Friday Morning News
Apple is the first US company to hit a market cap of US $1 trillion, after a false start by the built-in stocks app based on inaccurate share data from Yahoo. It’s a figure so incomprehensible that only a handful of companies have ever done it, and none since 2007, when PetroChina technically crossed the trillion-dollar mark but fell quickly afterwards, but either way, it’s an impressive feat.
Which is why it’s so strange that Apple chose to announce that they would be removing apps from the affiliate program as of October 1st, 2018. The App Store affiliate program was one of the main ways for iOS app and game review sites to earn some kind of income from their pieces; while individual purchases might not have mattered in the grand scheme of things, the sum of the whole was greater than its parts.
A new asset found in the latest iOS 12 beta tells us about an iPad-sized device with thin bezels and no home button or notch. This notch-less iPad will likely be released later this year, as the rumours have been claiming, and further discoveries from the beta all but confirm the presence of Face ID for the iPad refresh this time around.
Unfortunately, iMessage spam is a real issue in China, and Apple has announced that they will be working with carriers in an attempt to cut down on the spam. While Chinese telcos can cut down on SMS spam by blocking keywords, filtering iMessage spam is much more difficult to the fact it is encrypted end-to-end, thwarting any kind of filtering that relies on seeing the message.
Apple is no stranger to taking impressive/named architecture and putting an Apple Store in there, and I doubt their grandiose plans for LA’s Tower Theatre will be any different from any of their recent projects. For whatever reason, Apple is attracted to renovating historically significant buildings for Apple Store locations as much as they are building their own glass-walled stores.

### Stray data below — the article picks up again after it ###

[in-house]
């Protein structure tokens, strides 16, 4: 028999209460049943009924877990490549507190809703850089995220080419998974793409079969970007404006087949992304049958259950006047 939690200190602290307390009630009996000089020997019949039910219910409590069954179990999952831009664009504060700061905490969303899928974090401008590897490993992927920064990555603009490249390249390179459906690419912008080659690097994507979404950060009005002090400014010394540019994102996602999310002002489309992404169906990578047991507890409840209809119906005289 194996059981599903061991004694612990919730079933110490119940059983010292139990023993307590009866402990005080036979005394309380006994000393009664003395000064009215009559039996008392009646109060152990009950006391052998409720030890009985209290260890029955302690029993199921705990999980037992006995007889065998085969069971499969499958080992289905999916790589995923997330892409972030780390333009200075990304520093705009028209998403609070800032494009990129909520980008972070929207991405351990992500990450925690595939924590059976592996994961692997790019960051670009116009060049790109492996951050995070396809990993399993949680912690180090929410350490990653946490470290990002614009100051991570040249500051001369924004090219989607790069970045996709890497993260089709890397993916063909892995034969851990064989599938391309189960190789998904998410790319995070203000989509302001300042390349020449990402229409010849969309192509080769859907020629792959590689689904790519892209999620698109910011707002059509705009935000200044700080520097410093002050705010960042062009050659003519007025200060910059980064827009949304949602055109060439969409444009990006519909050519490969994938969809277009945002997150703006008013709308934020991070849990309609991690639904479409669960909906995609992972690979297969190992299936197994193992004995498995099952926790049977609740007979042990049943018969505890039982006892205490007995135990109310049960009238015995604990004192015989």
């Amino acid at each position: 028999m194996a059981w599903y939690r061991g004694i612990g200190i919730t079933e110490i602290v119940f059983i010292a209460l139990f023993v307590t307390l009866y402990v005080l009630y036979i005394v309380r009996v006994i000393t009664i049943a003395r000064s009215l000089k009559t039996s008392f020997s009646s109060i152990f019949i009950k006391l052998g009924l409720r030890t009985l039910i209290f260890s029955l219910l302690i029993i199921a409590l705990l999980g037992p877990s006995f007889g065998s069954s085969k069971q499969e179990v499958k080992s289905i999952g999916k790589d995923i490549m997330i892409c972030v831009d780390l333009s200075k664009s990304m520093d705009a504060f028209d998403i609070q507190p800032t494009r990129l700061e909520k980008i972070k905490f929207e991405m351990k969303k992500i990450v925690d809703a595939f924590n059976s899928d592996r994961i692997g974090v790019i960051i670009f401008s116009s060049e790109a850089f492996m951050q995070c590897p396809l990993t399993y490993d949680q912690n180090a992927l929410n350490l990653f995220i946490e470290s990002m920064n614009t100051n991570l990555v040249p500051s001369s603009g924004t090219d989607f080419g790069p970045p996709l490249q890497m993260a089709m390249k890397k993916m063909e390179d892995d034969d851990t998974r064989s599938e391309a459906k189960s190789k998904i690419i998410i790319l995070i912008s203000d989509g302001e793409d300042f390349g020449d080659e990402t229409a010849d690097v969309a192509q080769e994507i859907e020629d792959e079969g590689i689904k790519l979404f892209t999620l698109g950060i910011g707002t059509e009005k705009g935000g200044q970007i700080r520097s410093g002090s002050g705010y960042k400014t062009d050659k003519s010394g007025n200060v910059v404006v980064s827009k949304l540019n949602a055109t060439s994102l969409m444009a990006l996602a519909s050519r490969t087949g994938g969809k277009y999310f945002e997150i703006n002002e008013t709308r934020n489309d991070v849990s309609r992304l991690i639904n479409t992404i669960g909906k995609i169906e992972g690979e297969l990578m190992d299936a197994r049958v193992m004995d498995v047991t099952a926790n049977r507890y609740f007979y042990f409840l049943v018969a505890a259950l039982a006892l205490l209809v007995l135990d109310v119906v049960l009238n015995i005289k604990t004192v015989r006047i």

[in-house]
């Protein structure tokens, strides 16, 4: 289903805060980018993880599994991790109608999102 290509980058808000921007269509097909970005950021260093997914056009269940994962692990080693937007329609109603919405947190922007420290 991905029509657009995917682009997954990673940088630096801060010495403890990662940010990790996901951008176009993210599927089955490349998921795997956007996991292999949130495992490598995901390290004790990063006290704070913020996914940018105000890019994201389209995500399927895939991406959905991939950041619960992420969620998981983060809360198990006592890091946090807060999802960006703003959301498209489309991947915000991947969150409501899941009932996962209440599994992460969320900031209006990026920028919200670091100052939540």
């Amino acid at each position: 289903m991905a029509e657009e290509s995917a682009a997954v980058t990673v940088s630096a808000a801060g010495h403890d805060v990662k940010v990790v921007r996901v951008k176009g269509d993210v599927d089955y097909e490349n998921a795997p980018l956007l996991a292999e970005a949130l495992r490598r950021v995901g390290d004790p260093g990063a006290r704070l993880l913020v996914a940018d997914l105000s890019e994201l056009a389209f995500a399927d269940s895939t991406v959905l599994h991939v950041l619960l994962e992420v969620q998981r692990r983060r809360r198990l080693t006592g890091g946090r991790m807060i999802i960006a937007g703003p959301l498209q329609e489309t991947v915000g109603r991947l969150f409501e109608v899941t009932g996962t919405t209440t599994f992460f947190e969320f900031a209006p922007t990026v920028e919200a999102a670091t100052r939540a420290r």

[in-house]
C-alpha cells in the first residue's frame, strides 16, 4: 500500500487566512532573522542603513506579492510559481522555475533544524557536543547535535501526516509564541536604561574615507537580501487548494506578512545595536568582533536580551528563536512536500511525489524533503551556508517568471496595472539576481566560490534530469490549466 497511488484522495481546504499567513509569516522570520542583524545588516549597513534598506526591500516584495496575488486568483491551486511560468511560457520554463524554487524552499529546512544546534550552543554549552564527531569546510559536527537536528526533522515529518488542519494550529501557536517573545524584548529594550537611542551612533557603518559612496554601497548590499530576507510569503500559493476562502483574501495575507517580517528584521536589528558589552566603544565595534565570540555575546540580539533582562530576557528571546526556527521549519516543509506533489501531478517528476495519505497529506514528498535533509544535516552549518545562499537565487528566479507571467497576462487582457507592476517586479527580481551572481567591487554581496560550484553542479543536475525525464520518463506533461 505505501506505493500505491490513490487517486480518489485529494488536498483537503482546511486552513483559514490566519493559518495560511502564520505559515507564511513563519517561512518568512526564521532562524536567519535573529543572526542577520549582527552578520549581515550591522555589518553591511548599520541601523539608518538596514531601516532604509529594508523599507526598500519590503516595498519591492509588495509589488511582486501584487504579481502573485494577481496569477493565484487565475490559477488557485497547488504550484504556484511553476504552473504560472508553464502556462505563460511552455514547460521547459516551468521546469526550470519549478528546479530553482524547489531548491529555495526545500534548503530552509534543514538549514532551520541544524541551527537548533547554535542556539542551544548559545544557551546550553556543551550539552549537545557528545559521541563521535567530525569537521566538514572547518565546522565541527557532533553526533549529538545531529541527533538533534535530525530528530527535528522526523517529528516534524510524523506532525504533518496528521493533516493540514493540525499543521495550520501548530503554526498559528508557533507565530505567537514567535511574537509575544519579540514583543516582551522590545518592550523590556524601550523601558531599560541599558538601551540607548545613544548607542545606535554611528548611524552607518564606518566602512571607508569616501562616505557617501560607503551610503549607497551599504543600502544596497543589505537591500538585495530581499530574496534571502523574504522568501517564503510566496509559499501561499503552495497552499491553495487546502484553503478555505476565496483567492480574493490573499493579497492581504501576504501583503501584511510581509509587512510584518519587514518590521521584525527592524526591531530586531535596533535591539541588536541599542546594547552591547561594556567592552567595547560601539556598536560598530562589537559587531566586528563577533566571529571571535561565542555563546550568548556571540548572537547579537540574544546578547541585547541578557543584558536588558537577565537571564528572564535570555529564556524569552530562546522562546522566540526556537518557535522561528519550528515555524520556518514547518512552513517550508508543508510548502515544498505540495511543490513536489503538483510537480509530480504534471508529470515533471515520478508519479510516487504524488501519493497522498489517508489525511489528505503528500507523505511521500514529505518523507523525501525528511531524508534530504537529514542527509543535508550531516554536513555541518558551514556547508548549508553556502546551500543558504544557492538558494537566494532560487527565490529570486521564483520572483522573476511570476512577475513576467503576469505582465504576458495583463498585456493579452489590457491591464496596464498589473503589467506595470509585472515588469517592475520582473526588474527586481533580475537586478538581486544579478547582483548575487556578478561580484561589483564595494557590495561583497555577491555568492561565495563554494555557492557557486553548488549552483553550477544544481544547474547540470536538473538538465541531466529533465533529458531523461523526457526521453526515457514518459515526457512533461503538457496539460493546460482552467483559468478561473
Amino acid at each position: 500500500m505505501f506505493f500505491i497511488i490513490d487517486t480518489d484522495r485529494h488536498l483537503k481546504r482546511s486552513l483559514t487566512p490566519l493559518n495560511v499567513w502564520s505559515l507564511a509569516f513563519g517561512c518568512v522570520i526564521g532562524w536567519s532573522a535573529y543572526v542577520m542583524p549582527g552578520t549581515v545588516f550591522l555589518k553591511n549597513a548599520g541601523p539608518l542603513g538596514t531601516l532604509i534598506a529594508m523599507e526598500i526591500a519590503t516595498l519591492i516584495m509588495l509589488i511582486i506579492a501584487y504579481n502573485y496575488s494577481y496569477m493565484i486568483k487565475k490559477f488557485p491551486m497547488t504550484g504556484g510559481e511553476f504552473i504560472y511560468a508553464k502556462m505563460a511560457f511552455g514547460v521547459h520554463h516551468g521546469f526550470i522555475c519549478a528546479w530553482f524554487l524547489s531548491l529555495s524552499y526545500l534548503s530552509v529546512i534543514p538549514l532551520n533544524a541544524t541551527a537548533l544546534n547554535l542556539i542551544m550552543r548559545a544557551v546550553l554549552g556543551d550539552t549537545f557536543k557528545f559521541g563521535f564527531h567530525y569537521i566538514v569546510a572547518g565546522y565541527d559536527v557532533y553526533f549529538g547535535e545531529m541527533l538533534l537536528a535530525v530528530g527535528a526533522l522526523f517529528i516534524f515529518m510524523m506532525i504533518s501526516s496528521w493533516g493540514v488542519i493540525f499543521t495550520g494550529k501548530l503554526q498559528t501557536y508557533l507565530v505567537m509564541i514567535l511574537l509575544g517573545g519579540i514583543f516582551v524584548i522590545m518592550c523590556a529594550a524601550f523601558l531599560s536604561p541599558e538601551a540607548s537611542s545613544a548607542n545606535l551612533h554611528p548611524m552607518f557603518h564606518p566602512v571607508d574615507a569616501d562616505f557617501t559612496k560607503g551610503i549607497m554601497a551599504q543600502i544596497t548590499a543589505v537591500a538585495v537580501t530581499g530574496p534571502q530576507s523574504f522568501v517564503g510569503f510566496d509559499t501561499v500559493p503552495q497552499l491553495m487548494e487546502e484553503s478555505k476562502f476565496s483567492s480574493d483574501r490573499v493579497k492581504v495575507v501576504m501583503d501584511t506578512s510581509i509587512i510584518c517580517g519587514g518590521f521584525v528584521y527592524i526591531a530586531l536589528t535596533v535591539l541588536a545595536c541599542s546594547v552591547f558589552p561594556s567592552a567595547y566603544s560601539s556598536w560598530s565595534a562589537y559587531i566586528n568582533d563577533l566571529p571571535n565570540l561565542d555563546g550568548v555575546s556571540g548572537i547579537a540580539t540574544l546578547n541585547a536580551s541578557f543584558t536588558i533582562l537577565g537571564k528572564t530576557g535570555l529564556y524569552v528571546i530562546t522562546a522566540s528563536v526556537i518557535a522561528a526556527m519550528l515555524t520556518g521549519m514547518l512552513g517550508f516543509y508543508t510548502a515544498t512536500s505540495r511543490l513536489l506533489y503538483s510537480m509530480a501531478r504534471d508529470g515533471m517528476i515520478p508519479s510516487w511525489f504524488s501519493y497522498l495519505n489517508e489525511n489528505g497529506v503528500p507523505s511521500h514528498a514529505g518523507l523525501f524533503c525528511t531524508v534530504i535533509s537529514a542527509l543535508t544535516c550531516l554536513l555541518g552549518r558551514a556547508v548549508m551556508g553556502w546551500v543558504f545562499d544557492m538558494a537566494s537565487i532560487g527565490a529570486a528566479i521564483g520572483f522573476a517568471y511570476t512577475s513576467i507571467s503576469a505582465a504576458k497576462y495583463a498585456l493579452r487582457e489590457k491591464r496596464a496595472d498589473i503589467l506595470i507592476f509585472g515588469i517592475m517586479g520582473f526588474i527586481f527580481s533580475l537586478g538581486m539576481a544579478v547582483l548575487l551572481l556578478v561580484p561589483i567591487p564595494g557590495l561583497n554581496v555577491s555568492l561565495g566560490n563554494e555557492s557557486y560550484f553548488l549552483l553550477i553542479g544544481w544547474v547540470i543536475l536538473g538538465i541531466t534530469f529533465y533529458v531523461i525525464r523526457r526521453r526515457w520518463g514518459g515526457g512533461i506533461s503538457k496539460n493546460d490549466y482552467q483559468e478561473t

Apple’s latest patent application tells us the company is still working on devices with foldable displays. Their application for a foldable cover and display suggests there may be a device in the future which can be folded at will in almost any configuration the user desires. While I don’t think we’ll get the ability to scrunch up our iPads like we might do with a piece of paper, or be able to fold them more than seven times, it might be useful to fold a device in a couple of different ways.
Speaking of patents, Apple has been ordered to pay $145 million in damages for infringing on two wireless communication system patents held by WiLan, a Canadian intellectual property company. 9to5Mac says this isn’t the first time the pair have met in court, with their previous encounter being found in Apple’s favour.
Mimeo Photos is the latest third party to jump on board the physical photo book train, with the release of identical formats, templates, and book sizes that Apple used to offer. Mimeo Photos comes with its own Photos extension as well as its own app. Strangely, their statement to MacRumors says the company is excited to see an increase in demand from Australia, even though a support article on their own website claims they only ship to US addresses.
Om Malik says the Apple Watch isn’t about telling the time, even though that’s what it’s called. It’s so many different things combined into one that calling it a wrist-worn wearable is a disservice for a product that probable generates revenue around the $15 billion mark, but with the world becoming made up of more and more information streams, a device that doesn’t do all of them sounds pretty good to me.
Despite what you may read, or what you can infer from Apple’s financial results, the lack of updates to the Mac lineup, or any number of other sources, Macs still matter at Apple. Engadget tells us that they’re a primary driver for the company’s second-biggest revenue stream behind the iPhone: services. Do you really think Apple would spend years of engineering time making iOS apps work on the Mac, if the Mac didn’t matter?